One of the recent significant breakthroughs in the field of biomedicine is the discovery, isolation and the ultimate culturing of stem cells from human embryos. The stem cells which are isolated form embryos are unique in that they are able to self renew and still retain capacity to differentiate too many forms of tissue cells. Cultured embryonic stem cells also have the potential of being developed to make regenerative medicine which can be used to treat fatal or debilitating conditions which while treated with normal prescriptions they are not curable.
The embryonic stem cells are also capable of prolonging lives of individuals. Despite their potential to cure otherwise incurable diseases and to prolong lives, this discovery has led to questions regarding the value of life. While harvesting or extracting the embryonic stem cells, there are high possibilities of destroying the embryos thus bringing to an end possible human life. The question which arises is whether the lives of these possible human lives should be sacrificed for the improvement of the already existing human beings (Mcgee & Caplan, para 2-3).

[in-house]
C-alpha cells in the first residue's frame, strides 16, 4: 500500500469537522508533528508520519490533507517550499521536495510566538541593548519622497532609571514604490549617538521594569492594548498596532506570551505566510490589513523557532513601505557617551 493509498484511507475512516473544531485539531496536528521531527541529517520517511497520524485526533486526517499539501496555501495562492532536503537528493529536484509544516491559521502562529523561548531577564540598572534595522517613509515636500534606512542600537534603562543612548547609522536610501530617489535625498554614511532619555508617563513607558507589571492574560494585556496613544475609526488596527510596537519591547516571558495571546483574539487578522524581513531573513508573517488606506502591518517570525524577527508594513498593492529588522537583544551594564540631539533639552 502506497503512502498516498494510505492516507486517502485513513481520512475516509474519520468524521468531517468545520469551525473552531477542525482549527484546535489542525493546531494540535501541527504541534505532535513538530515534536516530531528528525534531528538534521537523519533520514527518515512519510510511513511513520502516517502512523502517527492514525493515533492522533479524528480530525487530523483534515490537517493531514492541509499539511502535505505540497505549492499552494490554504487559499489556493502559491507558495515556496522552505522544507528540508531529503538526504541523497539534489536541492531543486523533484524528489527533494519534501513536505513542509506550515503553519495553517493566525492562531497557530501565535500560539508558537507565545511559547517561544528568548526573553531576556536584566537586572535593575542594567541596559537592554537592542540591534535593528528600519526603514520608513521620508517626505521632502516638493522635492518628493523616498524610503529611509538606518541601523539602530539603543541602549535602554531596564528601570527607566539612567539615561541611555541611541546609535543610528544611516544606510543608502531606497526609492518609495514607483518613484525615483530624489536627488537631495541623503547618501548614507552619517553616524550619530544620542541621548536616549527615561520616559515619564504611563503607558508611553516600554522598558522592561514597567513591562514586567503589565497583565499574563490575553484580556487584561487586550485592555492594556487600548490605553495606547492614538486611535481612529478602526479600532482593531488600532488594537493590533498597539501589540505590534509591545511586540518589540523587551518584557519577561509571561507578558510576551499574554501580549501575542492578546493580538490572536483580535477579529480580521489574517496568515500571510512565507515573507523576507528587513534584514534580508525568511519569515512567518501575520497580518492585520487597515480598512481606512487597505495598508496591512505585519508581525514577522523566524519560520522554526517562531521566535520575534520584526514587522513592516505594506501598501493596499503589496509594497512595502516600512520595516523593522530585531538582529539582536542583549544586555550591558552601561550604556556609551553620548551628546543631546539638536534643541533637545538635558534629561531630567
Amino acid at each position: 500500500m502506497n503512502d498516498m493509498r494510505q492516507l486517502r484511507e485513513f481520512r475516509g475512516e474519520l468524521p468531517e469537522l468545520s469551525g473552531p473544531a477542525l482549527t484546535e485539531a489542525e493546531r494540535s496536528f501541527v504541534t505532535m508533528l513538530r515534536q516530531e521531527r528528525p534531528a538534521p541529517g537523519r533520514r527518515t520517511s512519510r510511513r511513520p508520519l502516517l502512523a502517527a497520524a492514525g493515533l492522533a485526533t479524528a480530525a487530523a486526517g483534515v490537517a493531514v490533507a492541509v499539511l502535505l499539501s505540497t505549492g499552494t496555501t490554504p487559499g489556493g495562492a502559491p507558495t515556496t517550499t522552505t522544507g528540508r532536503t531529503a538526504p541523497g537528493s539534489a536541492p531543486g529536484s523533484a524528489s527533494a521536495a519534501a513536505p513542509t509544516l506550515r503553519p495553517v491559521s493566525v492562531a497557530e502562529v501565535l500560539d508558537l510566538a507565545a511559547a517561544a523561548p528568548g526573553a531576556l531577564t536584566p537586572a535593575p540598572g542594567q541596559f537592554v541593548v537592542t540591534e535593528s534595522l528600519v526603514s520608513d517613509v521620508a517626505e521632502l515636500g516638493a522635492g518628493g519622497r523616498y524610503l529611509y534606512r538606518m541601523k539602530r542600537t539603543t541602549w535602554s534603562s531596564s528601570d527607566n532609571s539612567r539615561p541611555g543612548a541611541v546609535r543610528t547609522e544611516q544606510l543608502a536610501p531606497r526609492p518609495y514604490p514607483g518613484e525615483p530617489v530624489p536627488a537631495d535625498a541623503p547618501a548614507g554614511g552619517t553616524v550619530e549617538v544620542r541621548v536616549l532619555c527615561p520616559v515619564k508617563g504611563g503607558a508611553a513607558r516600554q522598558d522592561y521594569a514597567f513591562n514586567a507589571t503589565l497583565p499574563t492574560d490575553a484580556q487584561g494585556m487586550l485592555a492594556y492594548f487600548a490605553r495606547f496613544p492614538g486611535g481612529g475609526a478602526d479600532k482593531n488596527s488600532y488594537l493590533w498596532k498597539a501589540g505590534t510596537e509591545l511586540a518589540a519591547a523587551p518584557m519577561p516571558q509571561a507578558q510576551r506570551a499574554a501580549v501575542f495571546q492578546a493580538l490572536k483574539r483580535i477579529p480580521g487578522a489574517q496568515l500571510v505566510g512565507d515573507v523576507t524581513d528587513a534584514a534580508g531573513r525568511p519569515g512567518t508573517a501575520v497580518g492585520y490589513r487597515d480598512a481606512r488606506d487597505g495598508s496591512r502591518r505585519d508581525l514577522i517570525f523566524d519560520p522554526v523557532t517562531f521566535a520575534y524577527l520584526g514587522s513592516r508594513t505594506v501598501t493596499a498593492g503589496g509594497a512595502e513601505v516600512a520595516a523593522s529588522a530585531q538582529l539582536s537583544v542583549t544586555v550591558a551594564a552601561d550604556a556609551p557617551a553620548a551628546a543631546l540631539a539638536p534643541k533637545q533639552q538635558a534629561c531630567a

Ethical issues regarding stem cell research One of the major ethical dilemmas facing the embryonic research is the tension created between two moral principles which are highly esteemed. One of the moral principles entails prevention and also alleviation of pain and suffering while the other principle highly regards the value of life. Moral ethics requires people to respect and value human life and also to eliminate pain or possibilities of suffering in individuals. During extraction of embryonic stem cells, there are high possibilities of destroying the embryo thus destroying a possible life.
However, such activities have the potential of alleviating pain and curing some of the diseases which are terminal. As such, embryonic stem cells fulfill the moral principle of alleviating and improving the medical conditions of individuals (Rickard, Para 5). However, despite the above possible advantages, destruction of embryos during stem cells harvesting is a violation of the second moral principle which deals with the value of human life. As noted earlier, embryos harvesting results in their destruction thus destruction of life.